SEABROOK — Stock shares for food distribution giant Sysco Corp. jumped up significantly on Monday when news got out it would buy its major competitor U.S. Foods, but many in Seabrook believe the merger has doomed the deal for U.S.Foods expansion to town.
According to the Associated Press, Sysco stock rose the most in the Standard & Poor’s 500 index after its Dec. 9 announcement of its agreement to buy rival US Foods in an $8.2 billion deal. Sysco’s stock jumped $3.31, or 9.7 percent, to $37.62.
But when Seabrook Town Manager Bill Manzi read the news in the Wall Street Journal, his hopes crumbled for U.S. Food’s $62-million proposed expansion project from its Peabody site to the 88-acre half-million square foot Poland Springs warehouse in Seabrook’s industrial park, that would have brought hundreds of existing, plus about 100 new jobs to town.
After speaking with U.S. Foods Corporate Real Estate Director Jeffrey Barnes, Manzi said he got the impression the move to Seabrook was probably not going to happen. Barnes was coordinating the company’s purchase of the Poland Springs building and the Seabrook expansion. Manzi believes none of those involved in the Seabrook move knew anything about the merger.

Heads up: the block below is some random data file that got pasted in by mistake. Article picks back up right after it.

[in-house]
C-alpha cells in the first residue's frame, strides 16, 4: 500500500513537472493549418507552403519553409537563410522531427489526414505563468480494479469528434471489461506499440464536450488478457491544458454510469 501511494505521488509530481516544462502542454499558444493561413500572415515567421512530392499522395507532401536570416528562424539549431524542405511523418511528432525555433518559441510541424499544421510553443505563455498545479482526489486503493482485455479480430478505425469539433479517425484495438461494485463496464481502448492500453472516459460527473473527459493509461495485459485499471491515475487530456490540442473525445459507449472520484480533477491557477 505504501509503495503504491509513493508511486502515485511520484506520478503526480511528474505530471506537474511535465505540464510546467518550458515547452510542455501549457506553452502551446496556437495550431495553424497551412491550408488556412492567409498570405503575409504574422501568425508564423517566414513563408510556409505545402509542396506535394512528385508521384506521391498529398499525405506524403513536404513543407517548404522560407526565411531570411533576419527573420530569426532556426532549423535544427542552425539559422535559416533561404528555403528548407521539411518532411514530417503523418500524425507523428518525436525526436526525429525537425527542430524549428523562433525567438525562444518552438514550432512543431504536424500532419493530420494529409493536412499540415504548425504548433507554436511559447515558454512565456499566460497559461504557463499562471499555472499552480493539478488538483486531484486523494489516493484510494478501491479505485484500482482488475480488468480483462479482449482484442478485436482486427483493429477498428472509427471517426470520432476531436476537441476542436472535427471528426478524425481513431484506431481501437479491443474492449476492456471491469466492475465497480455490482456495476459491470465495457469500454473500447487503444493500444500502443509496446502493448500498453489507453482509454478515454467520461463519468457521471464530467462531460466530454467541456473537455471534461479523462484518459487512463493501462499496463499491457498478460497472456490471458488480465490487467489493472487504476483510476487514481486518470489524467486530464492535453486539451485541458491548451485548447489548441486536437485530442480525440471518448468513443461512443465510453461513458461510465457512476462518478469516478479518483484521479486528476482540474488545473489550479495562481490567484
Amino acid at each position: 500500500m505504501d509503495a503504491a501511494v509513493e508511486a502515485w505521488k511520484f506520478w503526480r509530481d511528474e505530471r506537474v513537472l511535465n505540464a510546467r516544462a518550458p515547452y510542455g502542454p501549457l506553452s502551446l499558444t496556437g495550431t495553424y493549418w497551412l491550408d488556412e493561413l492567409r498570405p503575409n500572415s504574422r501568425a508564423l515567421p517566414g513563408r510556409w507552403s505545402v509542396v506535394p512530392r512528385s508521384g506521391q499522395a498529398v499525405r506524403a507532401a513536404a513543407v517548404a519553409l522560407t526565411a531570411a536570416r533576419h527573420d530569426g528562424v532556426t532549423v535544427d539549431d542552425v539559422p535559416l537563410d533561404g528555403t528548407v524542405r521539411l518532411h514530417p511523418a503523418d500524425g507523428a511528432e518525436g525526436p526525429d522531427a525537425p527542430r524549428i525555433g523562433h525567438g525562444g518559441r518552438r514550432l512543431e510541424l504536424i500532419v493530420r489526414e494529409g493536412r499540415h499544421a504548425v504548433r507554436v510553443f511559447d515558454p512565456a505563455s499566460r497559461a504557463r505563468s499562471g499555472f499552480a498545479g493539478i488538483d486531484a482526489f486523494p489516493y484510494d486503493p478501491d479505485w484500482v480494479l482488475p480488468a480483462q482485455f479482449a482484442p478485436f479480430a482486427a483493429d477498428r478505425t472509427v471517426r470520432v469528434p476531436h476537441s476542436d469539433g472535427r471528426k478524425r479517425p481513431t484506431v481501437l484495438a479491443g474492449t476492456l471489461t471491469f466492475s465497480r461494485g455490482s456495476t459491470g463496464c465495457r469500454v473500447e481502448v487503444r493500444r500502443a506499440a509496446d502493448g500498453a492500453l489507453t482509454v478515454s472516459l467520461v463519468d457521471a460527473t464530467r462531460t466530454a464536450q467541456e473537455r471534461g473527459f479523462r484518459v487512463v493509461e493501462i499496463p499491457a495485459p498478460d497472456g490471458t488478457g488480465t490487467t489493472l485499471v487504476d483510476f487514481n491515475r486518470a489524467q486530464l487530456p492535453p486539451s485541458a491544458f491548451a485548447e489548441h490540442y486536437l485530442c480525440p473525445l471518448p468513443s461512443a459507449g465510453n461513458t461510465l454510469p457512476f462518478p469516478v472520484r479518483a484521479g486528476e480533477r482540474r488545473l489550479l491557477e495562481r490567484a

“In a merger like this everything is frozen and I don’t want to say definitively that the deal is off, but as we speak the deal is suspended,” Manzi said. “As of this point, they won’t be continuing with the process to relocate here.”
According to Sysco’s announcement on its website, Sysco Corporation and U.S. Foods have an agreement to merge for a total transaction value of about $8.2 billion. The venture has been approved by the boards of directors for each company.
Sysco will pay $3.5 billion for U.S. Foods to its private equity owners in $3 billion of Sysco common stock and $500 million of cash. Sysco will assume or refinance US Foods’ debt of about $4.7 billion, bringing the value to $8.2 billion, according to the Sysco release.